Summary: Part 1 of 10 in a series dedicated to debunking commonly held myths that we think are in the Bible but really aren't, myths that can and often do have devastating effects on our faith.

INTRODUCTION: Over the past several years one of my favorite television shows has been “mythbusters” on the discovery channel. The show uses elements of the scientific method to test the validity of rumors, myths, movie scenes, adages, internet videos, and news stories. And why do I like the show so much… it’s simple – they blow things up! The show also gives us some striking commentary on the world in which we live; simply stated… there is great power in myths.

BACKGROUND: People don’t set out to build their faith on myths, but somehow falsehoods keep showing up in the way many Christians think about life and God. These beliefs are assumed by millions to be rock-solid truth straight from God that is until life and the Bible prove otherwise. The sad result of such a realization is often a spiritual disaster; at the least there are feelings of confusion, betrayal and a distrust of Scripture, at worst a loss of faith and anger toward both God and His church.

This morning we begin a new series looking at some of these myths, each one of them is a bit like fools gold, it looks good at first but once tested it proves “foolish” or in modern terms “dumb”. We begin with the crazy idea that “faith can fix anything!” It must also be pointed out that “dumb” relates to the idea being held to, not the individual who may hold such ideas!


• To begin any discussion concerning faith we must begin at the beginning, by defining the term, what exactly is “faith”

• It has been suggested and I would agree that “faith” is the most misunderstood word in our theological lexicon

• Believe it or not much of the confusion about faith comes from a miss-definition of the concept

• We begin with probably the most well-known passage about faith; Hebrews 11:1

• We start here because part of the problem with the myth we’re dealing with finds is genesis with this verse, not so much with what it is, but what it isn’t…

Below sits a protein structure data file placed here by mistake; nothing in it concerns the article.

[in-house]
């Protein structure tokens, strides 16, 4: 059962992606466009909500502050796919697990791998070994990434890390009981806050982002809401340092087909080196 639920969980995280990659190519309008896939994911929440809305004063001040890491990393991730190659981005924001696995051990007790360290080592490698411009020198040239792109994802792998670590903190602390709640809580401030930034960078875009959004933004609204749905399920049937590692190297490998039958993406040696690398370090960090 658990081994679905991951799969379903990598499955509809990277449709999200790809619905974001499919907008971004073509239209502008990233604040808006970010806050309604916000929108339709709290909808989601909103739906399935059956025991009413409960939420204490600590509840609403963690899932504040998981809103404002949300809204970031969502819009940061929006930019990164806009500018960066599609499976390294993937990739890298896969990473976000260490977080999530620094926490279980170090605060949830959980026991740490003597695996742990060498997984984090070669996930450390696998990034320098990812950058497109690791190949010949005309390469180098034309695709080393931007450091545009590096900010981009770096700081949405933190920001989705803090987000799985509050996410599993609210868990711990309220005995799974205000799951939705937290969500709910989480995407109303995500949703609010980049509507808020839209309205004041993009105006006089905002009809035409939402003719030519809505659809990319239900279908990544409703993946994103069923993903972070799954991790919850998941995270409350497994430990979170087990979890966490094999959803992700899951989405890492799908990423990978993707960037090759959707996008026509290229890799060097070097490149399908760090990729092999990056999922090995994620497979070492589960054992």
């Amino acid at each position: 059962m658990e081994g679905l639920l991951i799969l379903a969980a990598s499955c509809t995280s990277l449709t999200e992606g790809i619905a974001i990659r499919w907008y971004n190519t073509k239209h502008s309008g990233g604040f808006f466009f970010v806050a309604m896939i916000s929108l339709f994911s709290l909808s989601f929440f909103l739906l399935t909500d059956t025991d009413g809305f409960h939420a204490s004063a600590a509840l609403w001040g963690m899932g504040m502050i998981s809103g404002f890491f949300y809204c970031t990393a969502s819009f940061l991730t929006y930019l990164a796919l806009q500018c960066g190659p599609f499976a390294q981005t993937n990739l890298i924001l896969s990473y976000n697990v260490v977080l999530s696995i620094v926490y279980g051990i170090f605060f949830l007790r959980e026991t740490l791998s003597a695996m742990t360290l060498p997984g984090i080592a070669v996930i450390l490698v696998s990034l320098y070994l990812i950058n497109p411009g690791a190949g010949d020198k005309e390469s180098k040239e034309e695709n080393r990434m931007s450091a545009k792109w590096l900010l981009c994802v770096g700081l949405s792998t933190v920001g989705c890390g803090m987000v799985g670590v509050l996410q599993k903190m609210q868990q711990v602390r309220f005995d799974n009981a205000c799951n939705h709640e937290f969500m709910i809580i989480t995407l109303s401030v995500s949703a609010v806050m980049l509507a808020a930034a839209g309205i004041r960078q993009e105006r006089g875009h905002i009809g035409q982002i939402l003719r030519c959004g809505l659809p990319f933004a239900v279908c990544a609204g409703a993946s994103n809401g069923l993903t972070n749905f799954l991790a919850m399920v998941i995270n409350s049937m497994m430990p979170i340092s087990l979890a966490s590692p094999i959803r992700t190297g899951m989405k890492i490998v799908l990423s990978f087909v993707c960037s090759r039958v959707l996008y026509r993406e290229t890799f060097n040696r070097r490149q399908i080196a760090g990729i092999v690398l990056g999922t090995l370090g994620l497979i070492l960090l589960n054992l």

Hebrews 11:1 is not a definition of what faith “is”, rather it’s an example of what faith “does”

• We might offer as the definition of faith the one suggested by E.J. Carnell – “Faith is whole-souled trust in God’s Word as true because of the sufficiency of the evidence”

• It’s the assurance that God will indeed do that which He has promised

• In both the OT and NT, faith in its purest form is man’s “reaction” to God’s “action” (TDNT VI.182)


• It’s a commonly accepted idea, both in the church and society that faith is a potent mixture of intellectual and emotional self-control that when properly harnessed can literally “fix” outcomes

• This kind of “pie in the sky” hopeful thinking is more about “faith-in-faith,” than “faith-in-God”

• We often make faith about us and what “we do” when it reality it’s about God and what “He does”

• We’ve been told that for those who can muster up enough positive thoughts and an all-doubts-removed, count-it-as-done mindset, such a faith can and will fix anything – it’s God’s magic potion

• In some Christian circles, this type of faith is said to be able to “manipulate” the hand of God – that God “must” answer unwavering prayers in our favor, as if He has no choice in the matter

• This is what is often referred to as the “health, wealth, and prosperity gospel”


• The simplest answer is that the original meaning of “faith” got lost in translation

• I’m not saying that our bible translators were derelict or somehow incompetent, or that we shouldn’t trust our English translations it’s just that some words have many ancillary meanings that are present in one language but not the other

• Here’s a short word study that’s at the heart of the issue at hand – three English words

• FAITH – it’s the image of confidence, the opposite of fear and doubt (Hebrews 11:1)

• BELIEF – it’s the image of intellectual assent, because we “think” something is true (John 3:16)

• Note: This one gets us in trouble when it comes to evangelism – we tell the story of Jesus and then ask if people “believe” it, and if they say yes we pronounce them “saved” without giving consideration to the other qualifiers beyond mental assent that scripture requires for salvation, i.e. repentance, confession, and baptism – assent alone doesn’t save!

• TRUST – it’s the image of accompanying action, it’s our response to faith and belief (John 14:1)

• Clearly each of these words carry a very different meaning in the English language

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